‘WE ALL MISS THE CLASSROOMS. WE ALL MISS THE HUMAN CONNECTION’
“The key is to keep students engaged because when they are at a distance they tend to be a little bit more distracted than when they are in the physical classroom,” says Datar. “We all miss the classroom. We all miss the human connection. We miss the engagement that comes with it and the energy that comes with it because it is not physically there. It’s hard to say that we don’t miss the classroom.”
Yael Grushka-Cockayne, a visiting associate professor at HBS who was enlisted on the task force to onboard faculty, noted the drawbacks in a conversation with Harvard Business Publishing. “The conversation online sometimes is a little bit slower paced than it is in the classroom,” she said. “And my comparison is a very rapid-paced classroom. When I think of online, I have to think very carefully of what it is that I want to use this time for all of us together to accomplish. One of the keys to success is be thoughtful about your teaching objectives and your teaching plan and make sure that you don’t overwhelm yourself with trying to accomplish too much in one session.
“Like anything else, it’s not going to be perfect. Even classroom instruction has its mishaps. Acknowledging that and not getting overwhelmed by a video that doesn’t work or an audio that doesn’t work, and knowing how to deal with that and admit to the students, Yeah, we can try again. Let’s keep practicing. Having that humbleness is always going to be important. But online, I think it’s really important because people don’t feel totally comfortable and they’re not sure how they’re going to engage with you.”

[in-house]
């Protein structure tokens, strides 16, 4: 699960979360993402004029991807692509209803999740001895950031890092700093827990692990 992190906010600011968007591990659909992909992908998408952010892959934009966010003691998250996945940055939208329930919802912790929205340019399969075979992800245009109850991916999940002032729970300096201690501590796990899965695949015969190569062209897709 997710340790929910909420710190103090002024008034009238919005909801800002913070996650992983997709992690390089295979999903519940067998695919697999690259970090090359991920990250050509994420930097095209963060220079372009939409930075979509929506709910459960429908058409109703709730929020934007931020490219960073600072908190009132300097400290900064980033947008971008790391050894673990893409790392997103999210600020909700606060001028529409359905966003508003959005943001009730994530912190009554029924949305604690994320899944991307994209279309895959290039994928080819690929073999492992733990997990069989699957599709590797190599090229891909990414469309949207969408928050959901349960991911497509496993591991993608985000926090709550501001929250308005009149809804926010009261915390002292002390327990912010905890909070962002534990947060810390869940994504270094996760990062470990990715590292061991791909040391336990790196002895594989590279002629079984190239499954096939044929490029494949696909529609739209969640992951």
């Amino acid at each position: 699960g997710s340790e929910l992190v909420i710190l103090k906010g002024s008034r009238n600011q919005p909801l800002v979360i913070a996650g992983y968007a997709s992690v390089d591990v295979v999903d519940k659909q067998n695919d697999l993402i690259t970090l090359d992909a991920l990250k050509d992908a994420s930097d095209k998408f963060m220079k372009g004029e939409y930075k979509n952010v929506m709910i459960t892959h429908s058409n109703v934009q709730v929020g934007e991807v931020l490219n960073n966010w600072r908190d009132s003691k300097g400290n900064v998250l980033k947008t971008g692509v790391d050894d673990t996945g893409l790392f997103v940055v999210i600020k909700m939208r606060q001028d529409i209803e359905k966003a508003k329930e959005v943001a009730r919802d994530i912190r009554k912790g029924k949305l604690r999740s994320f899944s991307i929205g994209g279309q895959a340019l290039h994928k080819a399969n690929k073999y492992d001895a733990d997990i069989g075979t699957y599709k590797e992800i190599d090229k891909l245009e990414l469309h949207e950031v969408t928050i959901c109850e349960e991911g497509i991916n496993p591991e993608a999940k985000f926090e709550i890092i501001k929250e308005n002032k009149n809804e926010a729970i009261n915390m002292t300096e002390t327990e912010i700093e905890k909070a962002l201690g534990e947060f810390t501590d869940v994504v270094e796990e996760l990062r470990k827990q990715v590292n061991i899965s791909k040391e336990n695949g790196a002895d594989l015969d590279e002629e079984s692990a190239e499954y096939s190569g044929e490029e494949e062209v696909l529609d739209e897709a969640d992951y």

‘HAVING SOME OTHER FORUM TO COMMUNICATE IS ALWAYS GOING TO BE HELPFUL’
In a typical Zoom session, moreover, 90 students appear on minute tiles that cannot even fit on a single screen, making active participation in a case discussion difficult. Still, Datar generally puts a positive spin on the back-and-forth HBS profs have been able to achieve despite the limitations. “It turned out to be very facile,” he says. “Zoom has a function where you can raise your hand. Faculty could cold call if they (students) haven’t put up their hand but many times you want to call on people who have put up their hands. Zoom focuses on that individual when you call on them. Poll outcomes show up on Zoom and go back and forth between people saying yes or no. It requires a little bit of practice to do.”